Resources for ict application in teaching and learning english

Thứ ba - 02/09/2014 04:01
  1. Introduction
In this Internet era when educational resources are abundant and easy to access, it is not a simple task to search for, evaluate and se-lect a source of learning materials suitable for teachers and students. A simple search query of “resource for learning English” only on Google can lead one to more than 550 million relevant websites. How can English learners and teachers who are not familiar with ICT find the materials without spending hours browsing the Internet? This question has been answered by thousands of Internet users who searched, assessed, curated and shared their collections of useful sites.
Whatever course book is used in an English course, it is still necessary for teachers to prepare supplementary materials so that the class will be more interesting and engaging. These materials can be found f-rom teachers’ book of each course book. However, if teachers want something new and different, or if there is no teachers’ book as in the case of English online courses, the resources on the Internet can be of great help to them. This paper is aimed at the same purpose – providing them with a short description of criteria for se-lecting a good website for learning and a short list of such websites.
  1. Information Literacy
Information literacy is defined as the competence of knowing when there is a need for information, whe-re to find it, assess it, and put it into good use (ACRL, 2000). It is demonstrated by the ability to:
  • “Determine the extent of information needed
  • Access the needed information effectively and efficiently
  • Evaluate information and its sources critically
  • Incorporate se-lected information into one’s knowledge base
  • Use information effectively to accomplish a specific purpose
  • Understand the economic, legal, and social issues surrounding the use of information, and access and use information ethically and legally” (ACRL, 2000)
Meanwhile, information technology skills involves the use of computers, softwares, databases and other pieces of technology to achieve academic, professional and personal goals.
To some English instructors who are in search of new ideas and materials for class, the huge resources f-rom libraries, media, Internet… requires them to take time assessing and se-lecting carefully the ones that are realiable and useful. Among those resources, Internet tends to be the best choice for its easy accessibility and efficient search function, but to use it effectively, teachers should learn how to evaluate a website to serve the lesson goals. Kapoun (2000), Henderson (2014), Kirk (2010), Tilman (2003), Burkhardt (2003) among others have similar ideas about the criteria of a good website:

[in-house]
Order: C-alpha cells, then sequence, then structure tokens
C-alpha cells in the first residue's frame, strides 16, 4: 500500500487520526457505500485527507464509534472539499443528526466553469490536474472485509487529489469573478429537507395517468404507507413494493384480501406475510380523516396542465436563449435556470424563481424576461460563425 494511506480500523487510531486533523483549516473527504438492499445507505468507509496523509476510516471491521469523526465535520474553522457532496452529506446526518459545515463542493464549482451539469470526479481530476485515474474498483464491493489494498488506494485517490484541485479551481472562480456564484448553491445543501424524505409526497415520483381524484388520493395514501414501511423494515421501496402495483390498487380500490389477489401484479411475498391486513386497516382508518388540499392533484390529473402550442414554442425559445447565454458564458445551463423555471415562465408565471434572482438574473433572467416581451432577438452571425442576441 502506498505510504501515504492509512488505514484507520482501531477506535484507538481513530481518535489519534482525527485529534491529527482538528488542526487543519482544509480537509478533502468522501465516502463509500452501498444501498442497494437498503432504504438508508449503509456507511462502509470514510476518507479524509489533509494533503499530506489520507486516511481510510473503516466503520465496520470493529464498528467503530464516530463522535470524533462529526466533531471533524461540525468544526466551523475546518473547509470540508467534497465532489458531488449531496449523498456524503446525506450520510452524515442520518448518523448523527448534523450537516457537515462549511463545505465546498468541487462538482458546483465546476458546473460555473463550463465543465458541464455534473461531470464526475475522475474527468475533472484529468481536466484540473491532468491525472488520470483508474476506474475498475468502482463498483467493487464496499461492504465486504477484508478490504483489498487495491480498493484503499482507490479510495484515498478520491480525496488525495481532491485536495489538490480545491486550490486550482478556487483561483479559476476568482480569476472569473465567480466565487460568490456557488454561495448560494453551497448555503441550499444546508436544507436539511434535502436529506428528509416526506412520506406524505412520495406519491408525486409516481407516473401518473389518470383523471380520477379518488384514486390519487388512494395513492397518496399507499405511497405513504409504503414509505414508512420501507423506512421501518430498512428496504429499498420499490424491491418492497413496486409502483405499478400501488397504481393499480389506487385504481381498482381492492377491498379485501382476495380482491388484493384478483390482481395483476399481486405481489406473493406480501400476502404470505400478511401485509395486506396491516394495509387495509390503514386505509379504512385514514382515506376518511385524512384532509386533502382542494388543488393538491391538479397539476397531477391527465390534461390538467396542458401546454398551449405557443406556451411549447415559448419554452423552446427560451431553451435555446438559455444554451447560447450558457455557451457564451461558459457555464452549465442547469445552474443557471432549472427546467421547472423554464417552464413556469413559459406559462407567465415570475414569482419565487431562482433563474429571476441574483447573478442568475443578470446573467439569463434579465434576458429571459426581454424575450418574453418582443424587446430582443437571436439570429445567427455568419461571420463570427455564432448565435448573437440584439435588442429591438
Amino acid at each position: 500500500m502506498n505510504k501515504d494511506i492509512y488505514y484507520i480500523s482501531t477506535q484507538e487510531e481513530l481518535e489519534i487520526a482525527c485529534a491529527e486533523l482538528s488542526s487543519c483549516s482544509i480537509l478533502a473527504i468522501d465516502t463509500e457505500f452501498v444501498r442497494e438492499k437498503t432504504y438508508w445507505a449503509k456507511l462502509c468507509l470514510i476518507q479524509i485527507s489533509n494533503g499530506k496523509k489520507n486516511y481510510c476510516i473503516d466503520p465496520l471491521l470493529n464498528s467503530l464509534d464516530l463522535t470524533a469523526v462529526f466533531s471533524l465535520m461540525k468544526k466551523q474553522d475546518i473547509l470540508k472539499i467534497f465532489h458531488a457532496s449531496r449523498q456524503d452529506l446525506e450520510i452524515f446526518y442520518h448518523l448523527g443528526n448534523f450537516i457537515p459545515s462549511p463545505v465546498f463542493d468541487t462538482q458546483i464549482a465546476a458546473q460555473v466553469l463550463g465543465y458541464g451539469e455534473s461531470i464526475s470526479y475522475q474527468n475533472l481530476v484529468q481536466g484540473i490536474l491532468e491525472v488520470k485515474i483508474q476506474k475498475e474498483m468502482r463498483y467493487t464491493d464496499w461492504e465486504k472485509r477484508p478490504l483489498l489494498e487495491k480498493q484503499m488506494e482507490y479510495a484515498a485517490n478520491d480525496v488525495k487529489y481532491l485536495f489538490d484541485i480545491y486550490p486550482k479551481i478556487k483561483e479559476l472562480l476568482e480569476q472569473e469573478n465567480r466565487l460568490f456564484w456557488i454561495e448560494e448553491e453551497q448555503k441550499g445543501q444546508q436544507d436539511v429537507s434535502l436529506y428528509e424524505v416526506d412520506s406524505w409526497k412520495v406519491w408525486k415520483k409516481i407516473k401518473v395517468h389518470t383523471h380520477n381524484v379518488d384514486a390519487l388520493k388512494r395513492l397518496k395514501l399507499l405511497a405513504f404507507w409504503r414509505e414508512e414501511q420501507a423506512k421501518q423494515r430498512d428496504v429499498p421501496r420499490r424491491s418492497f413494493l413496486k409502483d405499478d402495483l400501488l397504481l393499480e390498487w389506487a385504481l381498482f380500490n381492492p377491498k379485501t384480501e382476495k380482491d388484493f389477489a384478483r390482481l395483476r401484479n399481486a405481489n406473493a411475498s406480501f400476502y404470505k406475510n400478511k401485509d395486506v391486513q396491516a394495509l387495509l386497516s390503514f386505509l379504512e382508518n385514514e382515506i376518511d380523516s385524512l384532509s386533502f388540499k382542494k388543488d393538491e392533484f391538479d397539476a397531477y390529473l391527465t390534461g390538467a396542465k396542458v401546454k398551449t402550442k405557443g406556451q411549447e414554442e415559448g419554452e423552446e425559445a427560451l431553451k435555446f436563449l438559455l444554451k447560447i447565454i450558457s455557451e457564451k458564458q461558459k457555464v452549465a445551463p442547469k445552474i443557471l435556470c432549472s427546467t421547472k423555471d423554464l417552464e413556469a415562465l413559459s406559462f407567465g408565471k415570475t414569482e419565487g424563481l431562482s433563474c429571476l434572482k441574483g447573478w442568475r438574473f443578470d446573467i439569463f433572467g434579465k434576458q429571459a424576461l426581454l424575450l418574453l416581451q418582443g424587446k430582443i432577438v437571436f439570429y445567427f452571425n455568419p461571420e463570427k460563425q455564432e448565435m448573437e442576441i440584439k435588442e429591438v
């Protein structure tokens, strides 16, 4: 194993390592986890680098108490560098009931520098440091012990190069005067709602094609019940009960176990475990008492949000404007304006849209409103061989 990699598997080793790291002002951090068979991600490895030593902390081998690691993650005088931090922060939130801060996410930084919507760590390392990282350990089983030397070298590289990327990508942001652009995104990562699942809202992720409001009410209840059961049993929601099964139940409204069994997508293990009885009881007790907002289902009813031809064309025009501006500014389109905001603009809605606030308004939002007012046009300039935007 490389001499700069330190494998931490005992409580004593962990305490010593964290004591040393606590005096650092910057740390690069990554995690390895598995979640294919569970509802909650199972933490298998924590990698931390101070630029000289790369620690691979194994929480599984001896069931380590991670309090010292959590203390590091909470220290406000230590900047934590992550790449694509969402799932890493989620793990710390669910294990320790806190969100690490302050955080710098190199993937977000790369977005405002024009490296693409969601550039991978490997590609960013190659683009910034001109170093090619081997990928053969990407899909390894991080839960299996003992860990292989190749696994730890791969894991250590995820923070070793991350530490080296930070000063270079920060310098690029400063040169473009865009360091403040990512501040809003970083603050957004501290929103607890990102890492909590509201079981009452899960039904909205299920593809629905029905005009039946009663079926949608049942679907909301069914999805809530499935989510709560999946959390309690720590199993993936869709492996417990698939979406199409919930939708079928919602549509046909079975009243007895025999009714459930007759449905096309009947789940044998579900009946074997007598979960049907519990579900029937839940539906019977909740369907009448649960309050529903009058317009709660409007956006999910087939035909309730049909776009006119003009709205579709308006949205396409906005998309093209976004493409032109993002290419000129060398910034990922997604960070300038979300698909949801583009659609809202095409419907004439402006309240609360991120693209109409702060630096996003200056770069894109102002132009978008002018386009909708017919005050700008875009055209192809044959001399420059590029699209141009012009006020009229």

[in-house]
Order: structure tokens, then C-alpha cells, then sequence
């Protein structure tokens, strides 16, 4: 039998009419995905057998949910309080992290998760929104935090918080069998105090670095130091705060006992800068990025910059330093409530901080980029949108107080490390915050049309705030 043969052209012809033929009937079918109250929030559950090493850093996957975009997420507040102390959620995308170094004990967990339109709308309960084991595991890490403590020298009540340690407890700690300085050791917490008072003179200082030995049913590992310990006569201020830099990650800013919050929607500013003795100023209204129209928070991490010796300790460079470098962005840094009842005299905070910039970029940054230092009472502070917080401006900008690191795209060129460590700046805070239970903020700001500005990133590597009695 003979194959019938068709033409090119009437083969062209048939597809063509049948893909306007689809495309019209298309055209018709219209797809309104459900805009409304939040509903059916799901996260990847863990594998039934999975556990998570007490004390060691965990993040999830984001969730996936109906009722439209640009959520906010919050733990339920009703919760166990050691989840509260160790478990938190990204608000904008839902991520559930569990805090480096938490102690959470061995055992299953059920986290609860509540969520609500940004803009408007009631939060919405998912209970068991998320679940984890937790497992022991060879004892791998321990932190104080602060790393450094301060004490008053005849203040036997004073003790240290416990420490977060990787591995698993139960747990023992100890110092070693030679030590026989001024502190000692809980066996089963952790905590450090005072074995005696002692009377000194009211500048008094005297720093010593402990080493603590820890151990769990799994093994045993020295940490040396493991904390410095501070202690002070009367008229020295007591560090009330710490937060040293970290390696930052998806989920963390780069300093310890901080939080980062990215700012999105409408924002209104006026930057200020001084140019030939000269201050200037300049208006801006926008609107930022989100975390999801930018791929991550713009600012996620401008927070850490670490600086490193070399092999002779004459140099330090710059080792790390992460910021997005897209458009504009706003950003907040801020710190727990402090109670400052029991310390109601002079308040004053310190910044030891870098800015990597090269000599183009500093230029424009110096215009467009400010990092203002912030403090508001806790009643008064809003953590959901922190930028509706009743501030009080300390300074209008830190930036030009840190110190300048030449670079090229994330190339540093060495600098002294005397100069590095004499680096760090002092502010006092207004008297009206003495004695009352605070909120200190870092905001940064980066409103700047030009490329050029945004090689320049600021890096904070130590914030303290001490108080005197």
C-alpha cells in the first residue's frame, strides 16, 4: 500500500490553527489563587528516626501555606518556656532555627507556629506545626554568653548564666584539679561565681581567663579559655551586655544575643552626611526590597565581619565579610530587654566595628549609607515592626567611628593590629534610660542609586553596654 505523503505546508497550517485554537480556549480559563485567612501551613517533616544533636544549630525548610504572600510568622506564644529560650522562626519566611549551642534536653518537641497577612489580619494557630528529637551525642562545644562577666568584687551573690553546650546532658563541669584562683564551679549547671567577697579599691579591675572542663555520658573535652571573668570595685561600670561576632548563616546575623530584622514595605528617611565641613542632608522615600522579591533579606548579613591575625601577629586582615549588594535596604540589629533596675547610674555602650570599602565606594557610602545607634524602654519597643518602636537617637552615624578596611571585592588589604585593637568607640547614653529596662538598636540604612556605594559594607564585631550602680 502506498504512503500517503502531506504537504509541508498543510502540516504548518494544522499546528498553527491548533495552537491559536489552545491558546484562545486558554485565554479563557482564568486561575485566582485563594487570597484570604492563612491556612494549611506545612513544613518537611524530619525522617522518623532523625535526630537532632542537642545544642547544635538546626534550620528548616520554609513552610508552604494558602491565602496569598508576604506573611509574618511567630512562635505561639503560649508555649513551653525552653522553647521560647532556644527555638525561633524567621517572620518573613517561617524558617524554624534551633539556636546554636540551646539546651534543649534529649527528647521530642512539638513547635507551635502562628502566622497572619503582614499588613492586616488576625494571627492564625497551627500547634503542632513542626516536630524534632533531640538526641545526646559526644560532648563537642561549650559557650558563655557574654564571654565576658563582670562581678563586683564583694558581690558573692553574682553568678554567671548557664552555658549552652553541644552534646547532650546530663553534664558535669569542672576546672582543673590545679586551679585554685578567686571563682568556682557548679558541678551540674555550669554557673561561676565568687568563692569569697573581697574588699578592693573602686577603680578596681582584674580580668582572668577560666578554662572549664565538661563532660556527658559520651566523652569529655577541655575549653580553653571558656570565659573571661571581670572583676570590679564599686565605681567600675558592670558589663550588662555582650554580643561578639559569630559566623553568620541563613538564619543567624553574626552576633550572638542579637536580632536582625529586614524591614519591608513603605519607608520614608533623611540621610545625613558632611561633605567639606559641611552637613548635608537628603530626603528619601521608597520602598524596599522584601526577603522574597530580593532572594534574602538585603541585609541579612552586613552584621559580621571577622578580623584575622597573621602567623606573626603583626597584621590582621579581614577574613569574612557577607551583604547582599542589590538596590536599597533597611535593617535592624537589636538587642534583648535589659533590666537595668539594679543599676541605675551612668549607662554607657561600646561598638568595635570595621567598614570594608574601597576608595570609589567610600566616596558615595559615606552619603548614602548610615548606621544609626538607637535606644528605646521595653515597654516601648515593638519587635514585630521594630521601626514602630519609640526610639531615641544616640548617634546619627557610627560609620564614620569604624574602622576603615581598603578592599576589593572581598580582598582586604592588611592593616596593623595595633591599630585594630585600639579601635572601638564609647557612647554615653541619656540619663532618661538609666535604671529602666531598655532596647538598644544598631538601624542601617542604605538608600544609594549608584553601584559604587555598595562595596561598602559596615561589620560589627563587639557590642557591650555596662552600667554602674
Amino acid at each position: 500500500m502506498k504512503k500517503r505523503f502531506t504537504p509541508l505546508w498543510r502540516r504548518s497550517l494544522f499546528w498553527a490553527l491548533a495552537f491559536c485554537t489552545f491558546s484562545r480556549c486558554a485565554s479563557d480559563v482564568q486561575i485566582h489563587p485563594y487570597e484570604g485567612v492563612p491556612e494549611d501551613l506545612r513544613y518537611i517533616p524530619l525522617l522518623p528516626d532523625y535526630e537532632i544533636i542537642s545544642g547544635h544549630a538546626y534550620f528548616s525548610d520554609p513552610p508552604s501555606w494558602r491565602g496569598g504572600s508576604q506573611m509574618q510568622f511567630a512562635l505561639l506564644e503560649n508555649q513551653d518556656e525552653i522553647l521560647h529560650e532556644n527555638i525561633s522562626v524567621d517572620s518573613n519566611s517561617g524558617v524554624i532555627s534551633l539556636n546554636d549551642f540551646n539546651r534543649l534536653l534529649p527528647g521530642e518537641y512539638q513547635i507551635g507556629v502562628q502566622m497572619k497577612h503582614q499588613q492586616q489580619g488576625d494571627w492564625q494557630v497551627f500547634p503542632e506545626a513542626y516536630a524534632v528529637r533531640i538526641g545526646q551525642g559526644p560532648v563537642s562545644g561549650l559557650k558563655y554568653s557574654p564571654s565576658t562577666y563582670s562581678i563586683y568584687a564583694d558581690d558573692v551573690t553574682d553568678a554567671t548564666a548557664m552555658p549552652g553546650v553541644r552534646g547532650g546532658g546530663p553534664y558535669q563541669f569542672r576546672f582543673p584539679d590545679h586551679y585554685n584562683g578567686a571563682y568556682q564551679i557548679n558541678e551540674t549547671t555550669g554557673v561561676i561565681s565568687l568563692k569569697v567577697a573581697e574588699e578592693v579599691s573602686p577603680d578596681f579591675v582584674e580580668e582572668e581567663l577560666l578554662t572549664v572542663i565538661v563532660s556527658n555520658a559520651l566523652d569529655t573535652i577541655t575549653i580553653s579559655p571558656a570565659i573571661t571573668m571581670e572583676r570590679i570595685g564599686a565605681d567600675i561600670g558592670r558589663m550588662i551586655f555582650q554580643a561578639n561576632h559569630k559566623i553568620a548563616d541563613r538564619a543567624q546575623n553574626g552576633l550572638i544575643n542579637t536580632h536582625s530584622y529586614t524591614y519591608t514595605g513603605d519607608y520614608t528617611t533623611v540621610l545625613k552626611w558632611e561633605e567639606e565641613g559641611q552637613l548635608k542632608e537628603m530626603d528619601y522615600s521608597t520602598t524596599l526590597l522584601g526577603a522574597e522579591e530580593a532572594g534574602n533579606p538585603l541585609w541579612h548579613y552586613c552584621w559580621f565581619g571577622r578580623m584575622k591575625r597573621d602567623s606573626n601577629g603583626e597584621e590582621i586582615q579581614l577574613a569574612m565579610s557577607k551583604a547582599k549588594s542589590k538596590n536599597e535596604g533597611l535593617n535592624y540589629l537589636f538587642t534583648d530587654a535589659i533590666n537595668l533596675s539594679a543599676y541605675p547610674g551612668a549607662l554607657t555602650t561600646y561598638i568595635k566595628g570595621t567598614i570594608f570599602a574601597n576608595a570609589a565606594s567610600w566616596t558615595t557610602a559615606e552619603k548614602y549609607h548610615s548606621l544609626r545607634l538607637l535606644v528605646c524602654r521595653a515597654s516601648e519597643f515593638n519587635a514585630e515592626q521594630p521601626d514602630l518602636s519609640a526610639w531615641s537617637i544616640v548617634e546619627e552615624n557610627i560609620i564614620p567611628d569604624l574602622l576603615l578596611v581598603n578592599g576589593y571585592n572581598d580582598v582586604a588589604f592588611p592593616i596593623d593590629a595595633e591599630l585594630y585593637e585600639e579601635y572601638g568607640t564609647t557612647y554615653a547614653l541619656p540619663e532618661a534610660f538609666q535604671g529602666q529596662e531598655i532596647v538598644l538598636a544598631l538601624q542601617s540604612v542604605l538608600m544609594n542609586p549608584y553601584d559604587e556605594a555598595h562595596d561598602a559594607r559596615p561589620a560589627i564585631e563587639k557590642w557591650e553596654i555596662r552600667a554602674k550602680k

1. Authority: who is the author, is he/she qualified to write about the relevant topic, is there a way to contact him/her?
  2. Accuracy: are there any reasons to believe in the information presented, is the information cited properly?
  3. Objectivity: what’s the purpose of the site, what are the author’s opinions?
  4. Time: what is the posting time, when is it up-dated?
  5. Contents: can you find the information you want, how detailed, academic is the information
  6. Organization of the site: is it easy to navigate the site, is it user-friendly, is there any sitemap, are the links to other sites working?
There are also criteria to evaluate a web tool or mobile app teachers can refer to, such as the following:
Qualities Questions
Language learning potential Do task conditions present sufficient opportunity for focus on form?
Learner fit Is the difficulty level of the targeted linguistic forms appropriate for the learners to increase their language ability?
Meaning focus Is learners’ attention directed primarily toward the meaning of the language?
Authenticity Is there a correspondence between the CALL task and second language tasks of interest to students outside the classroom?
Impact Will learners learn more about the target language and about strategies for language learning through the use of the task?
Practicality Are hardware, software, and personnel resources sufficient to allow the CALL task to succeed?
(Chapelle, 2005)
  1. List of useful websites for teaching and learning English
Based on the criteria for evaluating a web tool or mobile app mentioned above, the following websites are chosen as useful tools in order to help teachers and students save searching time and enhance the quality of each lesson.